You are here

Cell DOI:10.1016/j.cell.2022.10.011

A distinct clade of Bifidobacterium longum in the gut of Bangladeshi children thrives during weaning.

Publication TypeJournal Article
Year of Publication2022
AuthorsVatanen, T, Ang, QYan, Siegwald, L, Sarker, SAlam, Le Roy, CI, Duboux, S, Delannoy-Bruno, O, Ngom-Bru, C, Boulangé, CL, Stražar, M, Avila-Pacheco, J, Deik, A, Pierce, K, Bullock, K, Dennis, C, Sultana, S, Sayed, S, Rahman, M, Ahmed, T, Modesto, M, Mattarelli, P, Clish, CB, Vlamakis, H, Plichta, DR, Sakwinska, O, Xavier, RJ
JournalCell
Date Published2022 Oct 29
ISSN1097-4172
Abstract

The gut microbiome has an important role in infant health and development. We characterized the fecal microbiome and metabolome of 222 young children in Dhaka, Bangladesh during the first two years of life. A distinct Bifidobacterium longum clade expanded with introduction of solid foods and harbored enzymes for utilizing both breast milk and solid food substrates. The clade was highly prevalent in Bangladesh, present globally (at lower prevalence), and correlated with many other gut taxa and metabolites, indicating an important role in gut ecology. We also found that the B. longum clades and associated metabolites were implicated in childhood diarrhea and early growth, including positive associations between growth measures and B. longum subsp. infantis, indolelactate and N-acetylglutamate. Our data demonstrate geographic, cultural, seasonal, and ecological heterogeneity that should be accounted for when identifying microbiome factors implicated in and potentially benefiting infant development.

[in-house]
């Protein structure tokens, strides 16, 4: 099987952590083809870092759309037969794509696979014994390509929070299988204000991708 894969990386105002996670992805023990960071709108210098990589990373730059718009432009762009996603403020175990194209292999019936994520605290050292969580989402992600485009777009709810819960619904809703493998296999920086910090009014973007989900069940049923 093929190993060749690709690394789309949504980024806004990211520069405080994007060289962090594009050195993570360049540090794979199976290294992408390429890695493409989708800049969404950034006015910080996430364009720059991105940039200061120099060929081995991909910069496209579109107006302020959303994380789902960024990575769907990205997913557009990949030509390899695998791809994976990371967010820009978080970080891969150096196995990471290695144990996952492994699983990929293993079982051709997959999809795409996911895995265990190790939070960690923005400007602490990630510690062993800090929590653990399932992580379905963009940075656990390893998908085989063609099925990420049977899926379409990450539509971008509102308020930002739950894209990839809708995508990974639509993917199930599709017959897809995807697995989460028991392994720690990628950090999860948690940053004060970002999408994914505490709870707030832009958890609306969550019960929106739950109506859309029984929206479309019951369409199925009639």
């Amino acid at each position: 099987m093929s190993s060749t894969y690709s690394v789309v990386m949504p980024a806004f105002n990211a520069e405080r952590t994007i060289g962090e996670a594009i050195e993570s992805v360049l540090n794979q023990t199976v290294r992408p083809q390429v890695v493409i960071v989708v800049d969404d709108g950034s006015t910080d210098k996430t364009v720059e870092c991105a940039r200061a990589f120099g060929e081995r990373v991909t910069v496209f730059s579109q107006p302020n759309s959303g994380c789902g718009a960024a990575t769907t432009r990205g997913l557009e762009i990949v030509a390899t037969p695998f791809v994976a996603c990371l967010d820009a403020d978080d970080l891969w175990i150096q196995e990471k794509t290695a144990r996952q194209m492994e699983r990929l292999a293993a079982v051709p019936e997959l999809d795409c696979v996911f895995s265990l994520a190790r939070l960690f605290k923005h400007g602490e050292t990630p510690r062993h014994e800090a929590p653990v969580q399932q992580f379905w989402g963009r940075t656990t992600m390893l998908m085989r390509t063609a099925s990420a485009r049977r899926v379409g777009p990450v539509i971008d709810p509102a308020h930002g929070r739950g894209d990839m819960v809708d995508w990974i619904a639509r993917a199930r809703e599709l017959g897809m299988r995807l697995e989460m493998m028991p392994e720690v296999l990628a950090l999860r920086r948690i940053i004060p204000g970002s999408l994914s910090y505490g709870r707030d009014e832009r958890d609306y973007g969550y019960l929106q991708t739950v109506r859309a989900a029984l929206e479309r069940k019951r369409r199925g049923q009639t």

DOI10.1016/j.cell.2022.10.011
Pubmed

https://www.ncbi.nlm.nih.gov/pubmed/36323316?dopt=Abstract

Alternate JournalCell
PubMed ID36323316